Fresh Water in a Changing Climate
Fresh water is the cornerstone of life everywhere. It’s necessary to keep our bodies healthy and thriving, and is an integral part of our well-being and happiness. Whether it’s hiking along rivers, swimming in lakes, fishing in streams or building sandcastles on the beach, water-based recreational activities are a significant part of our cultural heritage as Ontarians.
Ontario has over 250,000 lakes and 100,000 KM of rivers containing about one-fifth of the world's fresh drinking water. Our Greenbelt is key to protecting water quality for the roughly 9 million Ontarians who live near it. The Greenbelt is also home to 21 urban river valleys and their headwaters. These rivers and creeks, such as the Credit, Humber and Rouge are critical to the provinces ecosystems and the four million residents living within two kilometres of them.
Climate Impacts on Fresh Water
As temperatures rise to record-breaking highs, our access to Ontario's fresh water becomes increasingly threatened.
Already under stress from a recent history of intense industrial and urban development, southern Ontario watersheds face a high risk of deterioration from future development and infrastructure. Conservation Authorities have determined that the water quality in half of the rivers and streams assessed in the Oak Ridges Moraine and the Greenbelt area are degraded and at risk of further degradation if adequate preservation and restoration action is not taken.
More Extreme Rain and Storm Events
Boating, fishing, swimming and other water-based recreational activities are staples of an Ontario summer for those who have access to them. Climate change causes an increase in extreme weather events that can reduce our enjoyment of Ontario’s iconic lakes and rivers. Extreme rain and storm events cause flooding, soil erosion and infrastructure damage that makes water-based recreational activities less accessible or even dangerous.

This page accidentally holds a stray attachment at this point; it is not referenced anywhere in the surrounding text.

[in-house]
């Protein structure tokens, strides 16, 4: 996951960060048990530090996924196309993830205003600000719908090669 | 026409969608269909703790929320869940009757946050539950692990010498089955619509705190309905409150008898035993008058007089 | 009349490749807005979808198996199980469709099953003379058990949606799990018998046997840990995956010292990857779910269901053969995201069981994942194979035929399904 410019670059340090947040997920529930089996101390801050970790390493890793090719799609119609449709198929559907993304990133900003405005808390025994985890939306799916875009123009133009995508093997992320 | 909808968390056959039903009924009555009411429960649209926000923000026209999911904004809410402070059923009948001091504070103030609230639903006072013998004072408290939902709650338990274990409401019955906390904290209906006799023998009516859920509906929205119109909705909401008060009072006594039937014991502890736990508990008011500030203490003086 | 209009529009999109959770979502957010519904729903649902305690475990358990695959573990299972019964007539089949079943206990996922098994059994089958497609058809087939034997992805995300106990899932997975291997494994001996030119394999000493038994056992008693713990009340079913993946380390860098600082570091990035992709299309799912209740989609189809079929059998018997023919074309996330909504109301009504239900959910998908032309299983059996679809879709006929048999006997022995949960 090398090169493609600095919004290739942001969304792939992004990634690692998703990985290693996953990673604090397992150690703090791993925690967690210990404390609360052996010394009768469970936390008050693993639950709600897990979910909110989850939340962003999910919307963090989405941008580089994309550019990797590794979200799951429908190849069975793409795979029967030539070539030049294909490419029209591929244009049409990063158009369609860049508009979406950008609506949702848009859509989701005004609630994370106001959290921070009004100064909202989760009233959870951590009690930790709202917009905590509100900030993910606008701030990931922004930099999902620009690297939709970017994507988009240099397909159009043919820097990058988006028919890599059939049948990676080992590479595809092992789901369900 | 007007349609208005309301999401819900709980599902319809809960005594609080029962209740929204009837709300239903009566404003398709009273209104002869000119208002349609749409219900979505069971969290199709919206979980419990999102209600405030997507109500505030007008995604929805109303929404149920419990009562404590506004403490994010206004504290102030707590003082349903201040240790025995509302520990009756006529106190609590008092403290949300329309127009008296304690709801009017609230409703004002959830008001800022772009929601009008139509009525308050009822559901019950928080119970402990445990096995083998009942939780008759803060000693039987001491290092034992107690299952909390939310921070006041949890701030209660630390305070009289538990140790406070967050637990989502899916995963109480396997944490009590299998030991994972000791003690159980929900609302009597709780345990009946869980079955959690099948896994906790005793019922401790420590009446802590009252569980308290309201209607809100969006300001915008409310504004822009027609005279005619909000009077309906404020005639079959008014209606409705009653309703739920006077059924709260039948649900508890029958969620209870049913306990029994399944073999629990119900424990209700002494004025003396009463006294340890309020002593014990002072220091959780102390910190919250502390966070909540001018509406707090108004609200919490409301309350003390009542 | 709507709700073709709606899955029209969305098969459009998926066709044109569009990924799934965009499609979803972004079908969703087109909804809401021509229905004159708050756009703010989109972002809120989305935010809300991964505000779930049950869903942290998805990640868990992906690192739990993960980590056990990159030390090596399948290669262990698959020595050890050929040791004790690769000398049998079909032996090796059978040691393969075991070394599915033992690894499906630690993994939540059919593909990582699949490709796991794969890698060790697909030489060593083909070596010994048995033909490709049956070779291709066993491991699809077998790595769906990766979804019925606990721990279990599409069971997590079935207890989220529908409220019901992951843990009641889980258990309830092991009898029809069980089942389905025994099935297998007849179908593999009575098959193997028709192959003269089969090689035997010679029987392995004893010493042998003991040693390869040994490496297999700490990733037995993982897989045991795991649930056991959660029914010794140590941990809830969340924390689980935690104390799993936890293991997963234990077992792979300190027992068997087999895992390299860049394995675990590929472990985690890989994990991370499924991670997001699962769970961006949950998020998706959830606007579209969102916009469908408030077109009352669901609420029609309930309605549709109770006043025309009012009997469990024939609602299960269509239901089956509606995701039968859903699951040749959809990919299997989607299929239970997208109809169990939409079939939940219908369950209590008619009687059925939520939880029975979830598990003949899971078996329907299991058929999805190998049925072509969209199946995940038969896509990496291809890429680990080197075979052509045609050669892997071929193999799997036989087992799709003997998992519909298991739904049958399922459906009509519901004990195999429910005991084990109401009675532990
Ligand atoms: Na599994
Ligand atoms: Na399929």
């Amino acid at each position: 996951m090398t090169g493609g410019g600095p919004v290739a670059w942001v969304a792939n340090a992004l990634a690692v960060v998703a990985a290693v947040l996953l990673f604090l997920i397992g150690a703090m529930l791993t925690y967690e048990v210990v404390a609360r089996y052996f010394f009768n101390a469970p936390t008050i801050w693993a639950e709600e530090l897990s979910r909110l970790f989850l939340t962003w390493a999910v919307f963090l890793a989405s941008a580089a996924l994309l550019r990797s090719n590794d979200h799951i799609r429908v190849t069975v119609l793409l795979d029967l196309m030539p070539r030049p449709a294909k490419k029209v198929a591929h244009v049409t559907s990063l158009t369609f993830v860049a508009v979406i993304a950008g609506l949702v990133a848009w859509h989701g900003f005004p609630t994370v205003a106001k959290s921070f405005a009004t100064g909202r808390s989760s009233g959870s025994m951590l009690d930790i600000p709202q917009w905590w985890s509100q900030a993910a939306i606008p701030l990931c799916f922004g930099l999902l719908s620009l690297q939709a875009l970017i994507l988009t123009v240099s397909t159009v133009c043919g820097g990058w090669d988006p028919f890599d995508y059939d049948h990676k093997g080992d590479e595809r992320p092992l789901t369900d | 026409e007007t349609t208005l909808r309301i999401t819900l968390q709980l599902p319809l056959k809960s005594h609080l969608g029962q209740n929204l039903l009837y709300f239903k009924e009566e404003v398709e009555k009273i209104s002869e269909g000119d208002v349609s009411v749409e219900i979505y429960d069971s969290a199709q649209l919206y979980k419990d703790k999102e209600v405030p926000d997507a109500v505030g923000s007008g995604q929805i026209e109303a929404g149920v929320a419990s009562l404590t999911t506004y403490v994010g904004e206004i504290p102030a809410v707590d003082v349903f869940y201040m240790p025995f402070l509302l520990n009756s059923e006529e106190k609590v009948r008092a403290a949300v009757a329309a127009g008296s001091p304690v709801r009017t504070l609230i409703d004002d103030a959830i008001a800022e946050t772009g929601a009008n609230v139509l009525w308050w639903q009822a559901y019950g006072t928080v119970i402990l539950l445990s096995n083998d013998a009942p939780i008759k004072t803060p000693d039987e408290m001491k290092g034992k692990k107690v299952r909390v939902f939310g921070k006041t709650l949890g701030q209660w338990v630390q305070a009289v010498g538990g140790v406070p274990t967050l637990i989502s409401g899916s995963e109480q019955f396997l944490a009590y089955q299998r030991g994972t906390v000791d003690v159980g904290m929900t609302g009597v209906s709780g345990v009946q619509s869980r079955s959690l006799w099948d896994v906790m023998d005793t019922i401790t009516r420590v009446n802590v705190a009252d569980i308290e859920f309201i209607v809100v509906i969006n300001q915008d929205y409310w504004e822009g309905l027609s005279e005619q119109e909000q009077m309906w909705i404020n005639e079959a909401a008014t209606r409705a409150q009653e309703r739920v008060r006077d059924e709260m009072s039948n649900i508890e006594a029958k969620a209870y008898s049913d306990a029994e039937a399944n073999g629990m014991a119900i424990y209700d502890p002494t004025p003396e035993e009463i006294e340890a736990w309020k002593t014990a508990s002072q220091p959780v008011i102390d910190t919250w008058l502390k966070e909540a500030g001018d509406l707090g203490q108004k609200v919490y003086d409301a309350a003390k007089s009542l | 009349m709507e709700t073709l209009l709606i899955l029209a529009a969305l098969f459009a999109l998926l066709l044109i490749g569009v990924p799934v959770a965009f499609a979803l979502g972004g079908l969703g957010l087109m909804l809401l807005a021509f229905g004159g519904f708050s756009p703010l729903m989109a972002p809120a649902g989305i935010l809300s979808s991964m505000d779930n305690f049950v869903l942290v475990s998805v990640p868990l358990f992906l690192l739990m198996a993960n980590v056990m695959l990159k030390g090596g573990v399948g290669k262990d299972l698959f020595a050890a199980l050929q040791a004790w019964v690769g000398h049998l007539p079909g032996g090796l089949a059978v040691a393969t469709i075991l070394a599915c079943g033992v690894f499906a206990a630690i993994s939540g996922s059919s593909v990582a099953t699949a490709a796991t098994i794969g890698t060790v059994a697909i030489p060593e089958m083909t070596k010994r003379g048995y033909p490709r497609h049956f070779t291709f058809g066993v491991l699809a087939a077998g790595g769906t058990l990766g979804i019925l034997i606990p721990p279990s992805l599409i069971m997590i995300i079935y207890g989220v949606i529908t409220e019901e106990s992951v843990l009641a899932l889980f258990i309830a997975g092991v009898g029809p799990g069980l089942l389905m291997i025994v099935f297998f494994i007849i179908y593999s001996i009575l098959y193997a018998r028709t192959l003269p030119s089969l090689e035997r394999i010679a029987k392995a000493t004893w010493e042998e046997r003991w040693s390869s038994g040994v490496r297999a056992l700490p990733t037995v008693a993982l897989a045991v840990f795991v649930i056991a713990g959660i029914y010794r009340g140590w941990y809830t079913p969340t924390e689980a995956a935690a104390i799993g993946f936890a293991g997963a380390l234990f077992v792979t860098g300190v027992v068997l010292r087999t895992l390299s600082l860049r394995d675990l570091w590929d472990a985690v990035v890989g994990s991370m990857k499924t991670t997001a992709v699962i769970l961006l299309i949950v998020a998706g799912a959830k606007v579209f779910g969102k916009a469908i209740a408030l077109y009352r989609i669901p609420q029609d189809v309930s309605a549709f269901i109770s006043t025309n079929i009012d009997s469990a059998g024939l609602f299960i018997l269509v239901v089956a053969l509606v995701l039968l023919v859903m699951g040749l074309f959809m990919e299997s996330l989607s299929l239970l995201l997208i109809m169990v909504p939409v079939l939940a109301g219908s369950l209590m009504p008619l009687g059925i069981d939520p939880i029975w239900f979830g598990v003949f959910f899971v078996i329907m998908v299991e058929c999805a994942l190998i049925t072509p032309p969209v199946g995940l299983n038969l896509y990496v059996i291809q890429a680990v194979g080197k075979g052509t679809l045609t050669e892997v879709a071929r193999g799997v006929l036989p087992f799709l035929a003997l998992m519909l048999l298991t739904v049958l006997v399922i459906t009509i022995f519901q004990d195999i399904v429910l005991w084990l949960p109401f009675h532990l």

Higher Risk of Drought
On the flip side, higher temperatures can also lead to damaging droughts. Shorter snow seasons, reduced snowpack and increased evaporation that cause lower water levels in the summer. An increase in drought negatively impacts Ontario’s farmers by disrupting crop yields and harming livestock health and impacts summer leisure activities like boating and fishing.
Threat to Local Wildlife
Warmer temperatures cause an increase in algae blooms that deplete oxygen in the water. This lowers the water quality and makes it difficult for fish and other species to survive. Cold water fish, like the Brook Trout, are most affected, as warm water reduces the number, size and quality of places where they can reproduce. The increase in flooding and droughts also decreases the amount of benthos, which are flora and fauna, such as beetles, dragonflies and damselflies, that live in waterbeds. A lack of benthos in stream beds makes it difficult for programs such as EcoSpark’s Changing Climate program to gather sufficient data when conducting water quality assessments.
Action You Can Take to Protect Our Fresh Water
The good news is that we have the ability to mitigate carbon emissions and adapt to the effects of climate change across the Greater Golden Horseshoe as individuals, students and families.
Cllimate change is having a serious effect on fresh water in Ontario. Each of us--as individuals--must do our part to protect our province's natural assests, like fresh water.